18. There is a big difference between INSPIRATION and blatant TAKING of content that was written by someone, period.

    Never said otherwise…but “a difference” doesn’t make it “theft”. You didn’t bother to answer my question about what you think is being stolen; instead apparently having an attack of apoplexy at anyone daring to question your opinions…well…

  19. I don’t have to answer that, this isn’t my blog. lol

    You’re trolling, that’s why I called you on it. The owner of this blog probably figures you aren’t worth his time. =P

  20. I don’t have to answer that

    If you want to try to argue the point, rather than just being obnoxious, rude, and insulting, you do; and otherwise why are you sticking your nose in?

    (Maybe time for a DWT posting on the meaning of the word “troll”, so Daquan can learn to use it correctly…)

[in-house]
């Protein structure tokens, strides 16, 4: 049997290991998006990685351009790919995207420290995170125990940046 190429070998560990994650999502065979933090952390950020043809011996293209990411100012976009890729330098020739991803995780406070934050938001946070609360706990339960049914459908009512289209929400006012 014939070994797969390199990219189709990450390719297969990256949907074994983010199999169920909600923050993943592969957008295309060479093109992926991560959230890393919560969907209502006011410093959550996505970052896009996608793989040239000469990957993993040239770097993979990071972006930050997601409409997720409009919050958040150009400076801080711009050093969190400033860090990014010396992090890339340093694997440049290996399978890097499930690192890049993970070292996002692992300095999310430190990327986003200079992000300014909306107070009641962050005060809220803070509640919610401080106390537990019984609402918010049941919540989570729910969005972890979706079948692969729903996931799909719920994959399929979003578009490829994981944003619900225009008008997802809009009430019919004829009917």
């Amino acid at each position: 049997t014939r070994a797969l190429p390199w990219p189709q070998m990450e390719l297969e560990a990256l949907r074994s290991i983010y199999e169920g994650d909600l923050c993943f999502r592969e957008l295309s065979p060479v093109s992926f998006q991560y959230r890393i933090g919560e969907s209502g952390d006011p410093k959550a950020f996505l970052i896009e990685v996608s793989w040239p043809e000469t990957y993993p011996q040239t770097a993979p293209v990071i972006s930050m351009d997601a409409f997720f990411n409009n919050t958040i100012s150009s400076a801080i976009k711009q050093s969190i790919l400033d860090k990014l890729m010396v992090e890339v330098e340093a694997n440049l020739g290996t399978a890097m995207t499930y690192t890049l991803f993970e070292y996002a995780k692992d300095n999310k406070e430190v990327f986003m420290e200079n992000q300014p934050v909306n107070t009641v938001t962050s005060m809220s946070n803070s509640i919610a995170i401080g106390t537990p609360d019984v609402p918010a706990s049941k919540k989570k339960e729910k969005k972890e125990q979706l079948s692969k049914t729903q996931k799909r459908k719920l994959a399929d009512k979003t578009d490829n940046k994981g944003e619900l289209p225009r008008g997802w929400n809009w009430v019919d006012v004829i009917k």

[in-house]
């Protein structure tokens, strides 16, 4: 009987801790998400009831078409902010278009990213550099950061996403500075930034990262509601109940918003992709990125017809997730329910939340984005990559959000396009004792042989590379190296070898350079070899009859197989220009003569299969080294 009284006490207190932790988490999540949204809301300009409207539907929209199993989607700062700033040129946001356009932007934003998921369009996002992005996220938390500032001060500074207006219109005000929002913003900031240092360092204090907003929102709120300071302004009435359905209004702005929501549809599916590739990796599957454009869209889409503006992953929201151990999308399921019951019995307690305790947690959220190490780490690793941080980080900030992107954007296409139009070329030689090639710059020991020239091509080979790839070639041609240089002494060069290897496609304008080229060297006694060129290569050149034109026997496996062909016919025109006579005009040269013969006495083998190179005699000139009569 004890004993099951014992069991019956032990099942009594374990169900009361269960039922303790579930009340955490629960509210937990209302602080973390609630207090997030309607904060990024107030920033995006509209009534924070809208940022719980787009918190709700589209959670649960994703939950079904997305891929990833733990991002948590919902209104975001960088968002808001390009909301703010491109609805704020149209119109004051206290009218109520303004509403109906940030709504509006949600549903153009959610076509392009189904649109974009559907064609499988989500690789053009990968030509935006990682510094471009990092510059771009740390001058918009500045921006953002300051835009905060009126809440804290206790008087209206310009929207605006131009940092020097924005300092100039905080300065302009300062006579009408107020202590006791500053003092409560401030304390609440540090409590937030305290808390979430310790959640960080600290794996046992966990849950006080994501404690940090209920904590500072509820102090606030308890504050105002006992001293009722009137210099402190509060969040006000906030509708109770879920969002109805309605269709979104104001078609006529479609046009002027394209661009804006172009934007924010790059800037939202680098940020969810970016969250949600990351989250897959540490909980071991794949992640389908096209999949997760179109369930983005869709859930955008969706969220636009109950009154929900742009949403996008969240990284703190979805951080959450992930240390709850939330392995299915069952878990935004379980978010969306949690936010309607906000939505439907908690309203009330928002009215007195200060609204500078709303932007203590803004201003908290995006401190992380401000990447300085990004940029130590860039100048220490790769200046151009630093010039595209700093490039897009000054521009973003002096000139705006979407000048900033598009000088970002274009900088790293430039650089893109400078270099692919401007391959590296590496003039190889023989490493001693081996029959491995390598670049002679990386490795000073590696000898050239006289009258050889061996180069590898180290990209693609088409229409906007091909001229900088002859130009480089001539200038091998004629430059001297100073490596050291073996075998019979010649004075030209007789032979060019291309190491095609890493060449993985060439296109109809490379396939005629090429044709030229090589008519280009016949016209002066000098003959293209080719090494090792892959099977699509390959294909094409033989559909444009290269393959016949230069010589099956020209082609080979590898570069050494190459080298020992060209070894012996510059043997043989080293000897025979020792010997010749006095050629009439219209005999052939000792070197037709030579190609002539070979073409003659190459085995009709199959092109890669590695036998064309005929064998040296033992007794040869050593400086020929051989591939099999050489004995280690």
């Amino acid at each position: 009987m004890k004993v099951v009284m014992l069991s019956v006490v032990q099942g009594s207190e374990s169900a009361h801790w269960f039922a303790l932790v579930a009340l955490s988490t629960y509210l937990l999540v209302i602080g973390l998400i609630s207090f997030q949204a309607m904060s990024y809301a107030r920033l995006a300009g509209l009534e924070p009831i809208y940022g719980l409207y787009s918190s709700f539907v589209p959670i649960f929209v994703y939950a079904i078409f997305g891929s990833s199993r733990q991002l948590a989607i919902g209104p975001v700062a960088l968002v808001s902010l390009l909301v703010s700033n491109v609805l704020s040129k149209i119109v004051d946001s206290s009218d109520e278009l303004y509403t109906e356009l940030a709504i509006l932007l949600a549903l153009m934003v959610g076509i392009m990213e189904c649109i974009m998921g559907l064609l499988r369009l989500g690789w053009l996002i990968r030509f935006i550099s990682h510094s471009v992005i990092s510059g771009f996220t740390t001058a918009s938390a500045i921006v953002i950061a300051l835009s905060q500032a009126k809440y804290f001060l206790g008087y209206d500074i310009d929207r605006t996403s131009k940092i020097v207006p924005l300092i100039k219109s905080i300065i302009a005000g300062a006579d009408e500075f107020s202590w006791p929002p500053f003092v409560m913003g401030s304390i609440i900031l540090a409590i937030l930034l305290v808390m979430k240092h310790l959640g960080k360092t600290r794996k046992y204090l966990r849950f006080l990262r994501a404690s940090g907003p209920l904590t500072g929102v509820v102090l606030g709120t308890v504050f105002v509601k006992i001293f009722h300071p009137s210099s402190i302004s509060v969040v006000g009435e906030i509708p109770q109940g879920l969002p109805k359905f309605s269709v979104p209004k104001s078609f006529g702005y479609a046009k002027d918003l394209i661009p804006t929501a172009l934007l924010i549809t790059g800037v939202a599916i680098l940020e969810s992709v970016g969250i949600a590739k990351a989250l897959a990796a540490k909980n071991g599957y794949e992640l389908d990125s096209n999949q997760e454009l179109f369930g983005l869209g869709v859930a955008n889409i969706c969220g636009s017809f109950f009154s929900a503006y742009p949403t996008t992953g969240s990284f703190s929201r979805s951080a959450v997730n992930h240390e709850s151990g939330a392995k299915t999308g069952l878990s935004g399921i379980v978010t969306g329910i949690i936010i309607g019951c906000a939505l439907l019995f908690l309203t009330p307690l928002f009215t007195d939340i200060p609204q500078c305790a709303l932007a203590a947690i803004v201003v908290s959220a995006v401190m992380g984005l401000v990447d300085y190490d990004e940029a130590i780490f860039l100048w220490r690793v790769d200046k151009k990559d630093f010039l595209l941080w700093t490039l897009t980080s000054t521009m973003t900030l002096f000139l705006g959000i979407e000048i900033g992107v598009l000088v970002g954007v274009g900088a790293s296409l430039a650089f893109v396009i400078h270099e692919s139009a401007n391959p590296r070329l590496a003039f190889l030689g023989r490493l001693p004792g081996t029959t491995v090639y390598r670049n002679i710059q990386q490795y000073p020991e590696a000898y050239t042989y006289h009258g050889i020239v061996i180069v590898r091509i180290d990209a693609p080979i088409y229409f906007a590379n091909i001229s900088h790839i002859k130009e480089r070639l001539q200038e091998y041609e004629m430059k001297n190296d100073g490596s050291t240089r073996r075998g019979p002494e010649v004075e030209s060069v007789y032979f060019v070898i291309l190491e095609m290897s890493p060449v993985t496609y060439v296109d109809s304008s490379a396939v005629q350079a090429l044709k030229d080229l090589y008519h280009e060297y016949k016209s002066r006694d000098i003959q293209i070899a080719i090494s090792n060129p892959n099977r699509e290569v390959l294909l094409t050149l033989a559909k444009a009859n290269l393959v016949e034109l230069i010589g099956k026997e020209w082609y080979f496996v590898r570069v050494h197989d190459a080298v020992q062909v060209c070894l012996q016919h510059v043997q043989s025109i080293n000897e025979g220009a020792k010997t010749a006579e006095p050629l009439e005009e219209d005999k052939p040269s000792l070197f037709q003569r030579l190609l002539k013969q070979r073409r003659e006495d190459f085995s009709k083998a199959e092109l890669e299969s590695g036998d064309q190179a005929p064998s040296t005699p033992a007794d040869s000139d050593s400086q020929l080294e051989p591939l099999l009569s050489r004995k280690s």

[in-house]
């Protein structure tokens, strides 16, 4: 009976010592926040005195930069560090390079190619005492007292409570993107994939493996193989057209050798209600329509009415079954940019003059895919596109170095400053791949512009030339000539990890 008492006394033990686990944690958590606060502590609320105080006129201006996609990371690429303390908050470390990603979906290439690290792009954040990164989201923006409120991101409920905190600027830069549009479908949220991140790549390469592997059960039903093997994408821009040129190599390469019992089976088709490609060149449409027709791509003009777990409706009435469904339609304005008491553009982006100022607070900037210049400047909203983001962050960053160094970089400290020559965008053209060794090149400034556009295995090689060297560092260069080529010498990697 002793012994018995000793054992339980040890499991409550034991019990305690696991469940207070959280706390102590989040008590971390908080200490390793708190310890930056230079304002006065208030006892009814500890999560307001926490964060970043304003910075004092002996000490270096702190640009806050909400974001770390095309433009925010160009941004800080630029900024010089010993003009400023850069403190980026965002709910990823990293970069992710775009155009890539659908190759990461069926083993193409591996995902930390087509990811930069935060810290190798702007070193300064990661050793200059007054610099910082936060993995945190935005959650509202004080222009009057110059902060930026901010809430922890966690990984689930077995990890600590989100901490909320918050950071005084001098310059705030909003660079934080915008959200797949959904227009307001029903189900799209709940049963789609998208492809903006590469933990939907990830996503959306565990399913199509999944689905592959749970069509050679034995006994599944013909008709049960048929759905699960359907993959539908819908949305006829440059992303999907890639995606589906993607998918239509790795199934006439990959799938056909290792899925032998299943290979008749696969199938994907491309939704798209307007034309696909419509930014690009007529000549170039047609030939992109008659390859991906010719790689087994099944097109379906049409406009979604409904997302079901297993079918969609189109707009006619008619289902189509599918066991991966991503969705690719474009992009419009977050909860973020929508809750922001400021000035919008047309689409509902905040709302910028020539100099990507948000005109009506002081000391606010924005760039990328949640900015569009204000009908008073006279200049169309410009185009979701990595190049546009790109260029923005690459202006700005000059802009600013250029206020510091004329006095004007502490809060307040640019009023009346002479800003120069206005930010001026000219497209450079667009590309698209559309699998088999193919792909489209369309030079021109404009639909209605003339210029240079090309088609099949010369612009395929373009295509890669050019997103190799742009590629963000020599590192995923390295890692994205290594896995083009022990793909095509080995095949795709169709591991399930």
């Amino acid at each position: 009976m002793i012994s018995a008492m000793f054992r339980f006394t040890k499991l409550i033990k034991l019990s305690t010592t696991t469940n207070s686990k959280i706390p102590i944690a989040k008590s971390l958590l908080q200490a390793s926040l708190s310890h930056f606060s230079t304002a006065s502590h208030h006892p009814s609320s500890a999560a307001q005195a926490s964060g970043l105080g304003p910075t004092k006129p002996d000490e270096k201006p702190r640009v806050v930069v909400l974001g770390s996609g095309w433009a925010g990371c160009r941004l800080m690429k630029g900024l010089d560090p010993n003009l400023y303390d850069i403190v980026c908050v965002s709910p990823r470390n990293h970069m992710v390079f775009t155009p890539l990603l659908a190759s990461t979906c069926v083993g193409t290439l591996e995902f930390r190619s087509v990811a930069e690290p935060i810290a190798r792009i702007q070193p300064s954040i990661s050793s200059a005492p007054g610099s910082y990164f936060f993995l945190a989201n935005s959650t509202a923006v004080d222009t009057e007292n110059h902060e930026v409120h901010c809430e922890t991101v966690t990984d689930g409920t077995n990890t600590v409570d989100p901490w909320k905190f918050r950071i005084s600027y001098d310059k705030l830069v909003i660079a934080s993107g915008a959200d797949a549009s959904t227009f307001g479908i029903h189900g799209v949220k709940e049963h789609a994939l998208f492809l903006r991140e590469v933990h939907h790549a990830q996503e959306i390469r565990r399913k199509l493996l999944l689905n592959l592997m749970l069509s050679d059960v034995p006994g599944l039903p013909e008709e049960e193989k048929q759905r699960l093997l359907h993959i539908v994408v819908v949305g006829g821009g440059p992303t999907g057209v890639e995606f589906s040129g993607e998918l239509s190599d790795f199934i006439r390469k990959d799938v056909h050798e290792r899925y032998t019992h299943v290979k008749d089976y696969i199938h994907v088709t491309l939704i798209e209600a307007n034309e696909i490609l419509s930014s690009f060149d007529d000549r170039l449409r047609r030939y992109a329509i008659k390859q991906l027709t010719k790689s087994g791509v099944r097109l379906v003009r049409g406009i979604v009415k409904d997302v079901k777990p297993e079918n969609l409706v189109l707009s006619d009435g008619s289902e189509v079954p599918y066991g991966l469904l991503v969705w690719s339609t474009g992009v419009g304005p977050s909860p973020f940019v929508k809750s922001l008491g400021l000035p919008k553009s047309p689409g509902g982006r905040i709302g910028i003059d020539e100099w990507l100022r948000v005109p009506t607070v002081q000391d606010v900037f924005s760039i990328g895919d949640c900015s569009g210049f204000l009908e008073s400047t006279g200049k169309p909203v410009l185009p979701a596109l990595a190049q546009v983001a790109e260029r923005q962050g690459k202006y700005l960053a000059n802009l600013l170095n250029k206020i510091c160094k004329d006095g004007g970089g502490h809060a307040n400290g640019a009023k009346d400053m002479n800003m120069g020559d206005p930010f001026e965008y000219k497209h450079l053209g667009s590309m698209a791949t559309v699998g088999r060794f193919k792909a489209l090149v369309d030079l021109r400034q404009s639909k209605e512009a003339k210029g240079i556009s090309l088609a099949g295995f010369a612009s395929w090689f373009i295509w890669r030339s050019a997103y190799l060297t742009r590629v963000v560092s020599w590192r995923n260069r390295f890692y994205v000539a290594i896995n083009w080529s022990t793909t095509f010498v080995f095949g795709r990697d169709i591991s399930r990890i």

21. Daquan and Peter:
    Come on, guys. Make nice.

    “What is taken when a work is plagiarized?”

    Reputation: Person A writes an essay and Person B publishes it under someone else’s name.

    Earnings: Person A writes an article for one market that could be sold again to another market, but Person B beats him to it, selling said article to someone else under his own name.

    Those are just two possibilities. Besides, it’s dishonest. Why be deliberately dishonest?

    Peter, if you are the Peter who often comments, your opinions often offer valid insights on the topic under discussion. Perhaps you’d like to write a guest submission in which you explore your view that plagiarism is not theft. It would make interesting reading.

  22. Reputation; Earnings